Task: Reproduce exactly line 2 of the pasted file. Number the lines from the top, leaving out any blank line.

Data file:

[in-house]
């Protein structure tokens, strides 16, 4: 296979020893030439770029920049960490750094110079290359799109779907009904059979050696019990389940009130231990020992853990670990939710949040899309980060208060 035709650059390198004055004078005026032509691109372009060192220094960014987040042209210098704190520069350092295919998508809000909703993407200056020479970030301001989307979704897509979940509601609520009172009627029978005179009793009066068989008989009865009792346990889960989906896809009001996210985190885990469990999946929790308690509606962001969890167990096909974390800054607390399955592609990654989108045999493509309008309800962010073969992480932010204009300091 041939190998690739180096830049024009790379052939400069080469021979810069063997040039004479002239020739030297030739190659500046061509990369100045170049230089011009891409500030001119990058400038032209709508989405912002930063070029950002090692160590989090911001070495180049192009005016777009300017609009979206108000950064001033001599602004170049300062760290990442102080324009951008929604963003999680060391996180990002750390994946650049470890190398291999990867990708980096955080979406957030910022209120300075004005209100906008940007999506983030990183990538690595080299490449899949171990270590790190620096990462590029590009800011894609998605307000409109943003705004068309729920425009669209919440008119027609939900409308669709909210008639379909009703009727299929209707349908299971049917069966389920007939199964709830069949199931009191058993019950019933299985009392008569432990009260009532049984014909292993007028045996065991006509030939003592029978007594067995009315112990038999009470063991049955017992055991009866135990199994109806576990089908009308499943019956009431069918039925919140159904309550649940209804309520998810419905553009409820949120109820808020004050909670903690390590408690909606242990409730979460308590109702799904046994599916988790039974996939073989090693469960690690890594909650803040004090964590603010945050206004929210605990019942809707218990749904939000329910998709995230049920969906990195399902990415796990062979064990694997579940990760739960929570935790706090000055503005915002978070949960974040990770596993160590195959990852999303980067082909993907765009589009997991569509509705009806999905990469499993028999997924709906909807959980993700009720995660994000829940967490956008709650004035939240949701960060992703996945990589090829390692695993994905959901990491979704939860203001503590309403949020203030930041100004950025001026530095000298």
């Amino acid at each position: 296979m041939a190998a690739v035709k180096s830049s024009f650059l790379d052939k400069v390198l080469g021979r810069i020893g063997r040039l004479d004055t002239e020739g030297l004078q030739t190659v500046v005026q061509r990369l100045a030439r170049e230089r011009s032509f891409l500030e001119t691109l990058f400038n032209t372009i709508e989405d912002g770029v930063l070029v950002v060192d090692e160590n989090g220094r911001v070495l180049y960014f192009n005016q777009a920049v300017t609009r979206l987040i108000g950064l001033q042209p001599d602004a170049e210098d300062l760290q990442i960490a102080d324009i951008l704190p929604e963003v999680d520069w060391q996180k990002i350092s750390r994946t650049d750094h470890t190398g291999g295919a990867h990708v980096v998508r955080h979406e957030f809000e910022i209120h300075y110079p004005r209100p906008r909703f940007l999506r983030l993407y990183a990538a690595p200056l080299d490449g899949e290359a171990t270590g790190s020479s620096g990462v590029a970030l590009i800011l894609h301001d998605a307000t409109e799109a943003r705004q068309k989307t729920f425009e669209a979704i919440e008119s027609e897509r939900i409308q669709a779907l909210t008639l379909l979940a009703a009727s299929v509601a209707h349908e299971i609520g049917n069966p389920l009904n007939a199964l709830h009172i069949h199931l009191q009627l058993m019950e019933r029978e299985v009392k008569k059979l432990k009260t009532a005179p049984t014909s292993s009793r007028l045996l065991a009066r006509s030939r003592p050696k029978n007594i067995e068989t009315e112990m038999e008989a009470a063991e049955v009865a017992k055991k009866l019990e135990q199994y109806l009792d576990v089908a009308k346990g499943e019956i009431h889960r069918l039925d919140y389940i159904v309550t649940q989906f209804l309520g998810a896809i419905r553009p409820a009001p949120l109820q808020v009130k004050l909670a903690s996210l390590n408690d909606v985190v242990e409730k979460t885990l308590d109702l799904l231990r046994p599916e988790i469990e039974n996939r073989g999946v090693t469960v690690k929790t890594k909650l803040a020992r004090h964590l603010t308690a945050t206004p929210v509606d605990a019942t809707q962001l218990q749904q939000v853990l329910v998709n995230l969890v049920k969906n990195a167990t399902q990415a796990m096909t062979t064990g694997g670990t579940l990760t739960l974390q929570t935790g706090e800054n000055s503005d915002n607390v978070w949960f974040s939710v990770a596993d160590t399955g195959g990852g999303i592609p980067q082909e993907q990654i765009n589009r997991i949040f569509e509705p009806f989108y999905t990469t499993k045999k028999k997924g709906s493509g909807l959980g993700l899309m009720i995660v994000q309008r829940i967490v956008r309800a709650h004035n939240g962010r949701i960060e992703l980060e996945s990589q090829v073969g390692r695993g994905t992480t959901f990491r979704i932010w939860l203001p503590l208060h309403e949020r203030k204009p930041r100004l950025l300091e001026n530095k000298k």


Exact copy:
């Protein structure tokens, strides 16, 4: 296979020893030439770029920049960490750094110079290359799109779907009904059979050696019990389940009130231990020992853990670990939710949040899309980060208060 035709650059390198004055004078005026032509691109372009060192220094960014987040042209210098704190520069350092295919998508809000909703993407200056020479970030301001989307979704897509979940509601609520009172009627029978005179009793009066068989008989009865009792346990889960989906896809009001996210985190885990469990999946929790308690509606962001969890167990096909974390800054607390399955592609990654989108045999493509309008309800962010073969992480932010204009300091 041939190998690739180096830049024009790379052939400069080469021979810069063997040039004479002239020739030297030739190659500046061509990369100045170049230089011009891409500030001119990058400038032209709508989405912002930063070029950002090692160590989090911001070495180049192009005016777009300017609009979206108000950064001033001599602004170049300062760290990442102080324009951008929604963003999680060391996180990002750390994946650049470890190398291999990867990708980096955080979406957030910022209120300075004005209100906008940007999506983030990183990538690595080299490449899949171990270590790190620096990462590029590009800011894609998605307000409109943003705004068309729920425009669209919440008119027609939900409308669709909210008639379909009703009727299929209707349908299971049917069966389920007939199964709830069949199931009191058993019950019933299985009392008569432990009260009532049984014909292993007028045996065991006509030939003592029978007594067995009315112990038999009470063991049955017992055991009866135990199994109806576990089908009308499943019956009431069918039925919140159904309550649940209804309520998810419905553009409820949120109820808020004050909670903690390590408690909606242990409730979460308590109702799904046994599916988790039974996939073989090693469960690690890594909650803040004090964590603010945050206004929210605990019942809707218990749904939000329910998709995230049920969906990195399902990415796990062979064990694997579940990760739960929570935790706090000055503005915002978070949960974040990770596993160590195959990852999303980067082909993907765009589009997991569509509705009806999905990469499993028999997924709906909807959980993700009720995660994000829940967490956008709650004035939240949701960060992703996945990589090829390692695993994905959901990491979704939860203001503590309403949020203030930041100004950025001026530095000298």